Nahuelito – monster of Nahuel Huapi Lake in Argentina
The ending ‘ito’ is a diminutive in Spanish, mostly used as an endearment. Nahuelito therefore translates as ‘Little Nahuel’ and seems to indicate that the Argentineans are quite fond of their lake monster, much in the same way as the Scots call the Loch Ness creature ‘Nessie’.
At the foot of the mountains of Patagonia in the very south of Argentina stretches Lake Nahuel Huapi with its popular resort of Bariloche. Nahuelito, is another attraction, particularly as it is said that the monster surfaces only in the summer to coincide with the beginning of the tourist season.
Again, it was the Patagonian natives who first told of a giant creature resembling a serpent which lived in the lake. Its length varies from 15 to 150 feet which already says something about the credibility of the many, many sightings. Observation platforms have been set up to allow the eager monster-hunters to catch a glimpse of Nahuelito – or not.
Research has been done by the Buenos Aires Zoo since 1922 but has never resulted in any proof. George Garrett was managing a company in Lake Nahuel Huapi when he gave the most famous description of Nahuelito to the Toronto Globe in 1922 when the plesiosaur controversy was at its height in Argentine. However, his account of a huge serpent-like creature which arose from the water for several minutes, was given some 12 years after the event in 1910.
Nahuelito has becomse a national media star particularly when the country is short of other news. Films and videos show no more than ripples in the water and theories about Nahuelito reach from it actually being Nessie who travelled all the way to Patagonia to being an alien sub.
Selma – monster of Lake Seljordsvatnet in Norway
Selma is definitely a female name, so we will call the monster she. Lake Seljordsvatnet near Telemark in Norway is a particularly cold lake as it was formed by glaciers in the last ice age. Dating several hundred years back, sightings of a snake-like creature resembling a giant anaconda but with the head of a calf have been reported by locals. In 1880 a man called Bjorn and his mother Gunhild claimed to have cut Selma in half, throwing the lower end back into the lake and leaving the head to rot on the shore!
There are about 500 stories of encounters and in 2000, GUST (Global Underwater Search Team) undertook a major expedition to try and capture Selma. They built and used a special monster/eel trap with the purpose of catching Selma, taking DNA samples and releasing the beast back into the water. They didn’t catch Selma, have said that the results of their tests do suggest that some type of reptile is actually living in the lake.
The expeditions continue and it remains to be seen if definitive proof will be obtained in the future.
>> Read our Norway travel guide
Nessie – monster of Loch Ness in Scotland
Nessie must be the most famous, popular and best-loved of all the lake monsters though it is as elusive as the rest of them.
Loch Ness is a huge and very murky body of water, some 20 miles long and up to 754 feet deep, located in the Scottish Highlands near Inverness. The cause of the muddy water is a high content of slime and peat, a condition which favors the mystery surrounding Nessie.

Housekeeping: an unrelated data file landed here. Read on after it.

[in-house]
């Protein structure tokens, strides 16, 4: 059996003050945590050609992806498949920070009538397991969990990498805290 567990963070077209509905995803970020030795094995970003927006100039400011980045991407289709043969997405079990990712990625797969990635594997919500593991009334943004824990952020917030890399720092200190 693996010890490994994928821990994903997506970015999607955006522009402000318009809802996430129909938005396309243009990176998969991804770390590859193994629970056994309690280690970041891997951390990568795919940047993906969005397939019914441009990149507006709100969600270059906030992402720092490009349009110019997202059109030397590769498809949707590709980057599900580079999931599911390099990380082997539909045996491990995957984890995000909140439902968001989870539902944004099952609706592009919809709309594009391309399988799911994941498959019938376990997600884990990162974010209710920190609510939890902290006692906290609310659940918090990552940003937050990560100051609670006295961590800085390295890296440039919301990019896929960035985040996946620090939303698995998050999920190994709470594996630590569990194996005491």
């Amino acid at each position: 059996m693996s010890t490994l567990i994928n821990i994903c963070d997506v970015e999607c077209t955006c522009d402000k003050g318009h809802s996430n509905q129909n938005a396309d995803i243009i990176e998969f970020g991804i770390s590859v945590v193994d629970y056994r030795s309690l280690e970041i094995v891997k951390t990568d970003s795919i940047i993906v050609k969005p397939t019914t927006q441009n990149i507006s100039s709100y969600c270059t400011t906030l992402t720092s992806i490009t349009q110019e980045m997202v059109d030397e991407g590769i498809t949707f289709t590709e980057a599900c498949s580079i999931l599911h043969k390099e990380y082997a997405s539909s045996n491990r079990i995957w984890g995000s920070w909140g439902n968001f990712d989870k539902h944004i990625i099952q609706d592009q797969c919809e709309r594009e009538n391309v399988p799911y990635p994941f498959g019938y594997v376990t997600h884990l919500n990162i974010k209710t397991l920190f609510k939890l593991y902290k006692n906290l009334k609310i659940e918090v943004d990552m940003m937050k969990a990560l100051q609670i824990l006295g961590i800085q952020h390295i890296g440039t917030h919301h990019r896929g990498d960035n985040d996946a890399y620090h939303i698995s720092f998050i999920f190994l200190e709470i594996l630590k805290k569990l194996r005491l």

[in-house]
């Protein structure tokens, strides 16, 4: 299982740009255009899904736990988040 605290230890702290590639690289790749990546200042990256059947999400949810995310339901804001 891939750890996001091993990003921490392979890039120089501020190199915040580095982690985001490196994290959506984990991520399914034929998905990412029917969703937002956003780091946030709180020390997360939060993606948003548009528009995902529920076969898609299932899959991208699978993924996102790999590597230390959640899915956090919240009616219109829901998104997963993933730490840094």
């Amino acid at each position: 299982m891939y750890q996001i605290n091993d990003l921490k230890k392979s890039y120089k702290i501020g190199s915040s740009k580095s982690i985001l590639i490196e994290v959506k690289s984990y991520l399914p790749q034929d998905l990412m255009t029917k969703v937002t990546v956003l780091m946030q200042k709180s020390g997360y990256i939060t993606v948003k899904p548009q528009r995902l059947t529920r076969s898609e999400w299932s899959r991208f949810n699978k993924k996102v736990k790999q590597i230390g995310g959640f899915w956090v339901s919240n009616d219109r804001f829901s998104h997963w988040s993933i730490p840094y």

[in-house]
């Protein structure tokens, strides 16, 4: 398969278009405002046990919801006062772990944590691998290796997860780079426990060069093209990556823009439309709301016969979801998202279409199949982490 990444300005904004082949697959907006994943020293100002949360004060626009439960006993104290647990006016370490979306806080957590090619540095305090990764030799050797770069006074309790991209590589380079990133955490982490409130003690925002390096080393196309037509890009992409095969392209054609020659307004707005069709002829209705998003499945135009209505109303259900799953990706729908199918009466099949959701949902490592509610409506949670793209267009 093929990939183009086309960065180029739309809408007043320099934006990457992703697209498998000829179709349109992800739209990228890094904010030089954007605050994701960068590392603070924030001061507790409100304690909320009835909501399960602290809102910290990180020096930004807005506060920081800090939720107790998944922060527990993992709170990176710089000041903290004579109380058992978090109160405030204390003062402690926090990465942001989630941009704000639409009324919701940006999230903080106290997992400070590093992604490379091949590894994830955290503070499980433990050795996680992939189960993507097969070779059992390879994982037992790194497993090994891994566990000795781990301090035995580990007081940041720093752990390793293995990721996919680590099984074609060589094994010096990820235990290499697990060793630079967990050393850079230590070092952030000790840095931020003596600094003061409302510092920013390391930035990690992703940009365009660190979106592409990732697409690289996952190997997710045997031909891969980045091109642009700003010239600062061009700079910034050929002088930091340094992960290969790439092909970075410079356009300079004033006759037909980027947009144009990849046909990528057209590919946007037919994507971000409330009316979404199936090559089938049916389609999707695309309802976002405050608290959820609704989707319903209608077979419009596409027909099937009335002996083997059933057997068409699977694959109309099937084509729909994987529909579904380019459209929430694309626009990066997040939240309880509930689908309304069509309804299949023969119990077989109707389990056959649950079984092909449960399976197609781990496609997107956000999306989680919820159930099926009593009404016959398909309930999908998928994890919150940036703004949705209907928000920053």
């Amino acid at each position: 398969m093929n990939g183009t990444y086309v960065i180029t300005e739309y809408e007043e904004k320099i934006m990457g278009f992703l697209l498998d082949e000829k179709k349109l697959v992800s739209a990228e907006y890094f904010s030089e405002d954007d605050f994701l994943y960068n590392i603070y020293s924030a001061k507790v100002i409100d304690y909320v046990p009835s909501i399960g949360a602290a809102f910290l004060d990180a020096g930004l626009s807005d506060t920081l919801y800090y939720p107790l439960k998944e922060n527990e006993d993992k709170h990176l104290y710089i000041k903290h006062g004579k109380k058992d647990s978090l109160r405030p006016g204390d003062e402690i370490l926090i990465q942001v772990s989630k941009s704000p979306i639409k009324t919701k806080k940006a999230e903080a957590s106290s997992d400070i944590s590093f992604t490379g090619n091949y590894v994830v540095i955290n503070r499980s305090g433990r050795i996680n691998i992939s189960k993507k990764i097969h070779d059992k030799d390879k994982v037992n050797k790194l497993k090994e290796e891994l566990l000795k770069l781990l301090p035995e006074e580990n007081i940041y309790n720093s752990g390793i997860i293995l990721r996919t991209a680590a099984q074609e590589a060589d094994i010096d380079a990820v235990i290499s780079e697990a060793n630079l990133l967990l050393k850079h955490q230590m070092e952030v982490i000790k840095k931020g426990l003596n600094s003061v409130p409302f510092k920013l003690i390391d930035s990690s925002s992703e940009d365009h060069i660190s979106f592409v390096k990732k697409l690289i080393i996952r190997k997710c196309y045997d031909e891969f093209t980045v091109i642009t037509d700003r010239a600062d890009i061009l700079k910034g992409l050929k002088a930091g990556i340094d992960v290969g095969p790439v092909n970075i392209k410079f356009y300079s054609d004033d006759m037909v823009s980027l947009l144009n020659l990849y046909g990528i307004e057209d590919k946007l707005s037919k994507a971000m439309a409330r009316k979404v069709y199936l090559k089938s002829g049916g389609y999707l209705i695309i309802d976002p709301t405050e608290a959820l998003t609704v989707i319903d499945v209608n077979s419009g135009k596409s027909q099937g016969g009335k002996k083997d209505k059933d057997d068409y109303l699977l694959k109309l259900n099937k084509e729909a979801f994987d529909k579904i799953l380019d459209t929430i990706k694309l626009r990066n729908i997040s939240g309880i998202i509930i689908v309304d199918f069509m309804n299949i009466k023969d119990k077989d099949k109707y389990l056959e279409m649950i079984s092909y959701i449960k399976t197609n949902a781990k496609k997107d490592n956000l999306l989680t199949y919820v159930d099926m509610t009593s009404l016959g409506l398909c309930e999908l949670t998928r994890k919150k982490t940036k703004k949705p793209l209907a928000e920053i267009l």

Nessie has become the ultimate lake monster since the famous publication of a picture of a London surgeon from 1934, which shows a huge creature with a long neck and an arched body raising its head out of the water. Sightings and tales of a lake monster date as far back as the 6th century AD but they only came to the attention of the public around the 1930′s when a new road was built around Loch Ness and road workers reportedly saw Nessie frequently. There were not only sightings but also close encounters; a motor cyclist claims to have nearly collided with a monster which came out of the bushes while he was riding along in moonlight.
Monster hunting and scientific research really got underway after a film, taken in 1960 by Tim Dinsdale, showed a dark object crossing the surface of the lake. Of course, it was later suggested that what was caught on film was, in fact, a boat.
Memphre – monster of Lake Memphremagog in Vermont/Quebec
Lake Memphremagog, which straddles the border between Vermont in the USA and Quebec in Canada, is a glacial body of water measuring approximately 27 miles in length and 285 feet at its deepest point. The name is derived from the original Algonkian, and it’s these indigenous people who first reported sightings of a monster snake living in the lake as early as 1816. They would not swim in the lake for fear of attacks from the monster.
Since then, some 170 sightings have been reported, the most recent one in 2003 by a man who claims he saw brilliant light moving to the surface and then a creature emerging briefly. When it disappeared again, it left a huge wave that lifted his tiny boat several feet out of the water.
The man who claimed the occurrence was a crypto-dracontologist – a person who studies lake monsters. He’s since dived into the lake over 1000 dives, but have been unable to produce any proof of Memphre, as the monster is called. The hunt for the lake monsters of the world continues.
Read more about unusual creatures around the world:
- 5 Places to Spot Cryptids – and What to Do if They Don’t Show
- Vampire Travel: Where the Bloodsuckers Are
- 5 of the World’s Most Haunted Places